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State News

March 4, 2013

Budget troubles frustrate Durbin, other lawmakers

 

CHICAGO (AP) — U.S. Sen. Dick Durbin said Friday he's as frustrated as most Americans with the repeated "doomsday scenario" involving the federal budget.

Appearing with hospital researchers in Chicago on the day that $85 billion in automatic spending cuts were to take effect, the Senate's No. 2 Democratic leader joined an effort by both political parties to blame each other for the problem when he pointed at House Republicans he said are not willing to negotiate.

"You fix it with an election," Durbin said. "Unfortunately, at this point, there is control in the House of Representatives by a group that invites this. They like this approach. I think it's a mistake."

Illinois Republicans also were pointing fingers. U.S. Rep. Peter Roskam said in a video on his website that he heard from taxpayers who were worried about President Barack Obama raising taxes and questioned why Obama hadn't met with leaders until Friday. Roskam said Republicans wanted "more thoughtful" cuts.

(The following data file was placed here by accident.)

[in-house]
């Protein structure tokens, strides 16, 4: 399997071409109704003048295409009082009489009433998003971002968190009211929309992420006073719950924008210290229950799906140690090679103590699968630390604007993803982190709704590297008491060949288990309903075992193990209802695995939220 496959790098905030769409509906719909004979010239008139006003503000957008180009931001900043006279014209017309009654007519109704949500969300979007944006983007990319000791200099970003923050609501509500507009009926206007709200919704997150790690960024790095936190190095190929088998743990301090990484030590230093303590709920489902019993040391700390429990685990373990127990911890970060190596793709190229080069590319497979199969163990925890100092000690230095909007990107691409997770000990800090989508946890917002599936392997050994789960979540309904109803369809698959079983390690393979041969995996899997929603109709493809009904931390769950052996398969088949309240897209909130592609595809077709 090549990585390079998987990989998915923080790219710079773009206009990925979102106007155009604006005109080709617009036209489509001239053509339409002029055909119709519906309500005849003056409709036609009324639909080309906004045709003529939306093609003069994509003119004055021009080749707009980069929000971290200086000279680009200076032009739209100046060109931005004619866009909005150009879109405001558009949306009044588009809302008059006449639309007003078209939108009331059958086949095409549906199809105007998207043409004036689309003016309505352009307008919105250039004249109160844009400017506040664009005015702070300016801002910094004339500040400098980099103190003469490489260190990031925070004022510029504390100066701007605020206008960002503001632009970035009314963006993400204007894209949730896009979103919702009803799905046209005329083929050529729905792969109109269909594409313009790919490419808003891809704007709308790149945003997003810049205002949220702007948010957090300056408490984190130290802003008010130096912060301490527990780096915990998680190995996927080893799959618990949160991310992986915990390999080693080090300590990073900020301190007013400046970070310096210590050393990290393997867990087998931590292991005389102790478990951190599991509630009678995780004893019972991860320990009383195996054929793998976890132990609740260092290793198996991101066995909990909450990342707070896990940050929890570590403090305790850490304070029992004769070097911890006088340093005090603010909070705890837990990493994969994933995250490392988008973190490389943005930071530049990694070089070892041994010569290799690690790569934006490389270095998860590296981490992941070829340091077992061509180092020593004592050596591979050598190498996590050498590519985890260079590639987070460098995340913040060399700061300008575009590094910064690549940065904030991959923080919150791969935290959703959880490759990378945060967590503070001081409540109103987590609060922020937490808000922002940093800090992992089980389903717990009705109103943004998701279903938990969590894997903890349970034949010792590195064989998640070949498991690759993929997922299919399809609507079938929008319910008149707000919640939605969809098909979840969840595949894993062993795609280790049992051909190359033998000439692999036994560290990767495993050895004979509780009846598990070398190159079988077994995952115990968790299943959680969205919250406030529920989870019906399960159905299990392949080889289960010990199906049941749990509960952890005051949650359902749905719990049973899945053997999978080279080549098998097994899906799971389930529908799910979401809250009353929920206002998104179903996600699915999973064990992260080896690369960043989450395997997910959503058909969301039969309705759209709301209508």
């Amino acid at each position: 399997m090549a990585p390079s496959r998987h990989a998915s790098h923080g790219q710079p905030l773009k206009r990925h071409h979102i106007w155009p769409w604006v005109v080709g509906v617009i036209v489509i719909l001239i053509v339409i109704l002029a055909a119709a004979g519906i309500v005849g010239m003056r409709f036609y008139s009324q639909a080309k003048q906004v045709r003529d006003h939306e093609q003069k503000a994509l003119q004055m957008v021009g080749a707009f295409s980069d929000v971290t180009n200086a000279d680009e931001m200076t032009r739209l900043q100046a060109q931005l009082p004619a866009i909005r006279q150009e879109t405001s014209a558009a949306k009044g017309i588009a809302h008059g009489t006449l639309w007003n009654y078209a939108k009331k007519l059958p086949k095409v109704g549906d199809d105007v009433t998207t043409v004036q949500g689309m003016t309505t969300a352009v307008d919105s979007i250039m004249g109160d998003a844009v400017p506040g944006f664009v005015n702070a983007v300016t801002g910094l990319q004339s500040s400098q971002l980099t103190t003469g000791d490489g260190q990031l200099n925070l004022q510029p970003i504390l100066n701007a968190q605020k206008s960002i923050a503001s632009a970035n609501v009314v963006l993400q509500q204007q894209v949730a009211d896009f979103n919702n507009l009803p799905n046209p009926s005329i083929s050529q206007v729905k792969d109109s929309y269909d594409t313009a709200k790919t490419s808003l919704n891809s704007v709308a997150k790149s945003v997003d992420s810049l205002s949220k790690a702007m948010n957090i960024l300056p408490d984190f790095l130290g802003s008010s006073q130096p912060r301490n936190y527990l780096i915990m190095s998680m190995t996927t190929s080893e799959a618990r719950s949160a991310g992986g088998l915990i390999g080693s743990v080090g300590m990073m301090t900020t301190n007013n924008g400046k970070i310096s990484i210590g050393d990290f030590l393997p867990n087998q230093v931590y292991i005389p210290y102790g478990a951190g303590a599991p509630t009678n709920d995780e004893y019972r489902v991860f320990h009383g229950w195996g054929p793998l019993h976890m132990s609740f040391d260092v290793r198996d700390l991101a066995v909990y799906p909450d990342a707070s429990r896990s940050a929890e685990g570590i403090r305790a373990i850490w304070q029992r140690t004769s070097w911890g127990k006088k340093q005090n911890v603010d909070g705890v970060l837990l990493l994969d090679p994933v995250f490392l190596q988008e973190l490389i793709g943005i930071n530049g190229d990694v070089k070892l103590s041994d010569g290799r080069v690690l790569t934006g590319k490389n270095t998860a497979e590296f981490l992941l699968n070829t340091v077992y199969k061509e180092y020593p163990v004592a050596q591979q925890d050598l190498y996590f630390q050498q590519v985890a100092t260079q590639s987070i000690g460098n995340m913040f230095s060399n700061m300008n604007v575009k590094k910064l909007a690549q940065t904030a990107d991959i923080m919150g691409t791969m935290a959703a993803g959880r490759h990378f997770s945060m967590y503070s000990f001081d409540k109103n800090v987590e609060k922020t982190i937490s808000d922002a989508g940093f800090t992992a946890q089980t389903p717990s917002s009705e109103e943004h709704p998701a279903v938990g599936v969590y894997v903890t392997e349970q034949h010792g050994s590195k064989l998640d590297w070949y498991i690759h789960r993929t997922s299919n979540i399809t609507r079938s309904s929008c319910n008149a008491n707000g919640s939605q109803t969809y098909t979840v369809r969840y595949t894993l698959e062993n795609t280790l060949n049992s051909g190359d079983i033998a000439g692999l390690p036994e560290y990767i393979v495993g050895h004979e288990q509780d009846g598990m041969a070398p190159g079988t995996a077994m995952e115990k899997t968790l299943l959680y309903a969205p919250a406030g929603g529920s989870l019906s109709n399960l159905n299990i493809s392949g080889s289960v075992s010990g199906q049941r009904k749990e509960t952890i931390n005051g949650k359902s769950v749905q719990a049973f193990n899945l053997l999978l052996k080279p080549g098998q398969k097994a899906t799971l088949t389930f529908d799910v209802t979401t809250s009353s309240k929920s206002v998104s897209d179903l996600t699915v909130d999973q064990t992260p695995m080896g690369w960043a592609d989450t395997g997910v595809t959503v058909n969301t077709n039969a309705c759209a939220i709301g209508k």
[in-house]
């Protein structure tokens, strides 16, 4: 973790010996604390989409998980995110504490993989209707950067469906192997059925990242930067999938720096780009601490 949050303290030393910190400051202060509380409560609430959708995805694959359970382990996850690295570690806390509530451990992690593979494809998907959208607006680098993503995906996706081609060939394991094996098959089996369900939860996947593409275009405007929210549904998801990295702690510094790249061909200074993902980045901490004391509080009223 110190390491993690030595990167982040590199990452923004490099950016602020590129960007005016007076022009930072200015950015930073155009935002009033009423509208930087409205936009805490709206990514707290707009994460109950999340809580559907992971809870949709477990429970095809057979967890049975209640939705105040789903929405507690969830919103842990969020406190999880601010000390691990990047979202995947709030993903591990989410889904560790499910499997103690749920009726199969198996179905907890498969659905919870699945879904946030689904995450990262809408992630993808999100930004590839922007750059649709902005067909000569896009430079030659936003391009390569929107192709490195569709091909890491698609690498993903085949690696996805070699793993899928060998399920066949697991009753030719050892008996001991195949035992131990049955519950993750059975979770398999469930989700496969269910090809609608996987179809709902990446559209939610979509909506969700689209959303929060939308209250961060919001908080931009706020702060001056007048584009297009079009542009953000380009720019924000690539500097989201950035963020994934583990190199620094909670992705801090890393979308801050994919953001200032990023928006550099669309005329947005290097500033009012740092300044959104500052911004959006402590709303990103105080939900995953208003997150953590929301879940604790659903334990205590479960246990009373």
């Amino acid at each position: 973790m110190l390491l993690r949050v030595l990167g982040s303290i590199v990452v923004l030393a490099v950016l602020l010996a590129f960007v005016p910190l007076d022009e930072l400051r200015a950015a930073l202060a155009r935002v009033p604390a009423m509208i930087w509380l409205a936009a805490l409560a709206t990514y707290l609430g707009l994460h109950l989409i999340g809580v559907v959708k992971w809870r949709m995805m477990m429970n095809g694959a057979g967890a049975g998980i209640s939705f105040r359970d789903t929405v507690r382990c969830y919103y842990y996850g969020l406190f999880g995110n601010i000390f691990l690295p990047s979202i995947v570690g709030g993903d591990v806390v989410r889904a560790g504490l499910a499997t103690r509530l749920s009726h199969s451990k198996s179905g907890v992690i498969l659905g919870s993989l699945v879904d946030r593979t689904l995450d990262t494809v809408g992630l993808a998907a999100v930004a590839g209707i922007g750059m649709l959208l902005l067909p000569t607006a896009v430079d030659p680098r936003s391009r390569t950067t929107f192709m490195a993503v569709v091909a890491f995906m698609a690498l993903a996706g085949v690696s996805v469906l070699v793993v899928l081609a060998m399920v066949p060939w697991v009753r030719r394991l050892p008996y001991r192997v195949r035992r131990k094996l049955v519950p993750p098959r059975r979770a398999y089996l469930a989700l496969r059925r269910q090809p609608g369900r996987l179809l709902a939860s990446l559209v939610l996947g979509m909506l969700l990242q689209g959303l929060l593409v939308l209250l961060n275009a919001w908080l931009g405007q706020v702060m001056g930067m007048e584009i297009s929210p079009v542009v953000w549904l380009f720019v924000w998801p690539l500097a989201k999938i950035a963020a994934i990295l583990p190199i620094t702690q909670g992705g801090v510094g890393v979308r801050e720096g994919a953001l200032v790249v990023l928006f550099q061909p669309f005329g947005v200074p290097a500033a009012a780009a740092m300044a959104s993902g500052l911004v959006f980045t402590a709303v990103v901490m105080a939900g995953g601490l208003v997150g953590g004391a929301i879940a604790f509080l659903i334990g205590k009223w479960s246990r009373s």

"We don't have to go back to the taxpayers yet again when there's absurd examples of waste and fraud," Roskam said. "We need to be better, smarter and more clever about how we're spending the money."

Durbin's remarks came at a news conference focusing on the impact of $1.6 billion in automatic spending cuts at the National Institute of Health, just one of the many agencies affected by the federal budget reduction. Illinois is the 10th largest recipient of NIH money and could lose roughly $38 million, Durbin said. The cuts could lead to the loss of 727 jobs, he said.

"We have lived the last two years and three months with this doomsday scenario recurring time after time: threatened government shutdowns, threatened economy shutdowns, threats on the fiscal cliff, threats on sequestration," Durbin said. "This is no way to run a government and it's no way to run a great nation."

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